The government has been defeated in the House of Lords after peers voted to accept 3,000 unaccompanied child refugees into the UK from Europe.
An amendment to the Immigration Bill to let the children come to Britain was adopted by 306 votes to 204 - a majority of 102.
Labour's Lord Dubs, who came to the UK as a child refugee, said it would save children from exploitation and abuse.
But the government said the amendment would not target those most in need.
Home Office minister Lord Bates said the government was concentrating its efforts on helping Syrian refugees before they reach Europe and insisted no other country was doing more than the UK.
Campaigners, including charity Save the Children, have been calling for the government to accept 3,000 children from Europe into the UK, but ministers have warned that it could spur more refugees to risk "lethal" journeys.
Ministers may seek to overturn the defeat - the latest in a string of votes the government has lost in the Lords this Parliament - when the bill returns to the Commons.
Arguing for the UK to take in 3,000 unaccompanied child refugees, Lord Dubs said it would protect children from exploitation, people trafficking and abuse.
The peer - who arrived in the UK as a refugee on the Kindertransport which helped children escape from the Nazis during World War Two - said the UK needed to show the same compassion.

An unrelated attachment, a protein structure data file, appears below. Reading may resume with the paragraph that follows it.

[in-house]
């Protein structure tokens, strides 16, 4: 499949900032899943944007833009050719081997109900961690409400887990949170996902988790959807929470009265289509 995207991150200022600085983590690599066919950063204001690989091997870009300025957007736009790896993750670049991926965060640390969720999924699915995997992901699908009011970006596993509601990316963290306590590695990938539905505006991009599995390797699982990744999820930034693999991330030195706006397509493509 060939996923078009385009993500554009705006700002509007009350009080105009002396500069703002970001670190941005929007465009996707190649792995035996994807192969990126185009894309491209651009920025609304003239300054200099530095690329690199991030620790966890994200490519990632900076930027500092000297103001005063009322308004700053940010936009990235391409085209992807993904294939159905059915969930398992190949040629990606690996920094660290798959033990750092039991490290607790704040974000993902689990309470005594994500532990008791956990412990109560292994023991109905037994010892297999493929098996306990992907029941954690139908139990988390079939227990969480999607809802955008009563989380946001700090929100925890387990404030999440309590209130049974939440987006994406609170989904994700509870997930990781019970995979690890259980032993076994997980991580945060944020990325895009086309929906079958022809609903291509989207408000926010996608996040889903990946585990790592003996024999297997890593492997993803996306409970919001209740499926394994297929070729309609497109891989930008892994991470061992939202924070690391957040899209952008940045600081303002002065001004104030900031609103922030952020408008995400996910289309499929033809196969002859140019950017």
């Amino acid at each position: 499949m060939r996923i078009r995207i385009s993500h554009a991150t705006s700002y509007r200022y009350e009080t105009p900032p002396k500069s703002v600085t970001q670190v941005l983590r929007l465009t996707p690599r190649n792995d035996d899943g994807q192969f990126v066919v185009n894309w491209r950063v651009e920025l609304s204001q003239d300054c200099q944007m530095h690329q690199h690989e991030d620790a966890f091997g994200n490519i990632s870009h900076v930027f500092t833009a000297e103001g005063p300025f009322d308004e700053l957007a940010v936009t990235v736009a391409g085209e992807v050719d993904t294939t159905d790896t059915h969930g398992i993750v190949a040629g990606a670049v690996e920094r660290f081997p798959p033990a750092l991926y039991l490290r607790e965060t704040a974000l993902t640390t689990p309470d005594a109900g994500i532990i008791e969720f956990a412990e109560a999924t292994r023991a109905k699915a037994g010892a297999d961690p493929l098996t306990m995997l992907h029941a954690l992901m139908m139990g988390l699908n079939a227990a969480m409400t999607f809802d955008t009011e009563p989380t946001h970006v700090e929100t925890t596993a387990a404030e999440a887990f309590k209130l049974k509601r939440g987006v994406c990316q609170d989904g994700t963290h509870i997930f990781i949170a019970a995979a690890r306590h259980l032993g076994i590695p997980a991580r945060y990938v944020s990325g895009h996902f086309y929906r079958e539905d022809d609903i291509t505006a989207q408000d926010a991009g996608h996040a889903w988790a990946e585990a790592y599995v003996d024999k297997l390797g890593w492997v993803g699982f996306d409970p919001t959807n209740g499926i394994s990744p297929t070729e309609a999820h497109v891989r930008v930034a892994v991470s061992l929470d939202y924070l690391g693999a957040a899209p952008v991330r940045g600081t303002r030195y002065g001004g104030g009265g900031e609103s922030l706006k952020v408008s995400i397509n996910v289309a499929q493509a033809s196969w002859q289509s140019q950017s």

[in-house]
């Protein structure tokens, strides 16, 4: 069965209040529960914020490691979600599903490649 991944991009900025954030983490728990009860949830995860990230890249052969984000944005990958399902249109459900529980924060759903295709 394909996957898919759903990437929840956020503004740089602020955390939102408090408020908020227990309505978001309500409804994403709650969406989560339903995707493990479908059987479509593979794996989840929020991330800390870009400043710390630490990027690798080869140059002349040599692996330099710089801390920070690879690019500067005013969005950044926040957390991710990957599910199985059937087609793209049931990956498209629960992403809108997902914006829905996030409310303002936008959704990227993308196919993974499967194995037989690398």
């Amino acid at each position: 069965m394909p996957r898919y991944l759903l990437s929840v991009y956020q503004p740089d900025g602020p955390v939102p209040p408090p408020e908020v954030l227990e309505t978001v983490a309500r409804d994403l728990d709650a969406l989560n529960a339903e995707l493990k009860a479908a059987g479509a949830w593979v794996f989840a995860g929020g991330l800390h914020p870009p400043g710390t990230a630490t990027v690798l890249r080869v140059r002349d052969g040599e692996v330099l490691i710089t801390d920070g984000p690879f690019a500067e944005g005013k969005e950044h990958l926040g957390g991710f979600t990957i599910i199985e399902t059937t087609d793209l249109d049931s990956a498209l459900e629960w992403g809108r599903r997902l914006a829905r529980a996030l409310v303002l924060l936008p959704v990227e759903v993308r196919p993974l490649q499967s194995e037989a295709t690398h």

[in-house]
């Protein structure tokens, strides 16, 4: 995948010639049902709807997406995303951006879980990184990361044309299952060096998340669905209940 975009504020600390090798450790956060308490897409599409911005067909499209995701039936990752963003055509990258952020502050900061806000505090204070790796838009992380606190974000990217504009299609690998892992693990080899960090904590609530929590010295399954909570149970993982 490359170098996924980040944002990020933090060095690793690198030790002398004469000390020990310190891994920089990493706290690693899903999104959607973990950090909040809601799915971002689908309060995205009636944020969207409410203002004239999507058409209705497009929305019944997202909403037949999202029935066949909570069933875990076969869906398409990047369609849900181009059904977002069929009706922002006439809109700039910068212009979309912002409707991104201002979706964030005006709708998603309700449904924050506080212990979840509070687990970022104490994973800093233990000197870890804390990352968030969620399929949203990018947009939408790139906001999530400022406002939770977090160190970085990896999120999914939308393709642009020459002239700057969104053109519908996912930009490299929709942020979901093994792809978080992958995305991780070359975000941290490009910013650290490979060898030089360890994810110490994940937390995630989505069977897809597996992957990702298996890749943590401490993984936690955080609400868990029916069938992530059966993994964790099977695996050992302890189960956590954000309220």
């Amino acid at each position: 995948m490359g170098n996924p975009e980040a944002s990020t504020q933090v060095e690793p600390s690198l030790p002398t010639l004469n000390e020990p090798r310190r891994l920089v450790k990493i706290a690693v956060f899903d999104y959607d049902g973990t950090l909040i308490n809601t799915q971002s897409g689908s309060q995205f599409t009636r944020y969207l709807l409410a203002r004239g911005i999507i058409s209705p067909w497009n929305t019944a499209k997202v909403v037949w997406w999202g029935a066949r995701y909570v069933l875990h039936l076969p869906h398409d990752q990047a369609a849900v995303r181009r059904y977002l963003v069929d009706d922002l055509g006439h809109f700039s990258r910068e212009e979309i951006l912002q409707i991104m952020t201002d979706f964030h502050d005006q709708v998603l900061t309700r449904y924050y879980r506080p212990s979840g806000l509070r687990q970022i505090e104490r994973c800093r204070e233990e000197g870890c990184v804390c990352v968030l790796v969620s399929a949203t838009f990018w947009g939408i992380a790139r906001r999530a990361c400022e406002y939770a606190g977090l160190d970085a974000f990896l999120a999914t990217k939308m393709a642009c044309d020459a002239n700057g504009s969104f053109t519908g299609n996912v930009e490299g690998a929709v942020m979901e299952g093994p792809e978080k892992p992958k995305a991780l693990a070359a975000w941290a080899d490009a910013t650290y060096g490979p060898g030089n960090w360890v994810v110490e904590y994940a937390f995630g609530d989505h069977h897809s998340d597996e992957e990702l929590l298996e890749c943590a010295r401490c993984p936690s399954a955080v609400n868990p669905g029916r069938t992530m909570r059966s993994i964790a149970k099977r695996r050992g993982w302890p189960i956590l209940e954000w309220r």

"I would like other children who are in a desperate situation to be offered safety in this country and be given the same opportunities that I had," he told peers.
His amendment - which would require ministers to allow the children to come to the UK as soon as possible after the bill became law - attracted cross-party support.
"We could do it in 1930s, why can't we do it now?" said crossbench peer Baroness Neuberger, while fellow crossbencher Lord Alton of Liverpool warned that refusing to help the children would leave a "lasting stain" on Britain's reputation.
"This is a small, but beautiful thing that we can do," added the Bishop of Chelmsford, the Rt Rev Stephen Cottrell.
Meanwhile, a call to exclude children above the age of 12 from the scheme came from former Conservative Chancellor Lord Lawson of Blaby.
Home Office minister Lord Bates said on behalf of the government: "We have a principled objection. That the people most at risk are in the region."
"I question whether it (the amendment) identifies, or provides help, for the right people. We believe we should not be doing anything that encourages one child to make that perilous journey," he added.
Lord Bates said 51% of the 1,000 Syrian refugees resettled in the UK - as part of the government's pledge to take in 20,000 by 2020 - had been children.
He also said there was a shortage of foster carers and that it was hard to place refugee families with local authorities.
But the government's argument was not supported by the majority of the House, which voted by a margin of 102 to accept the amendment.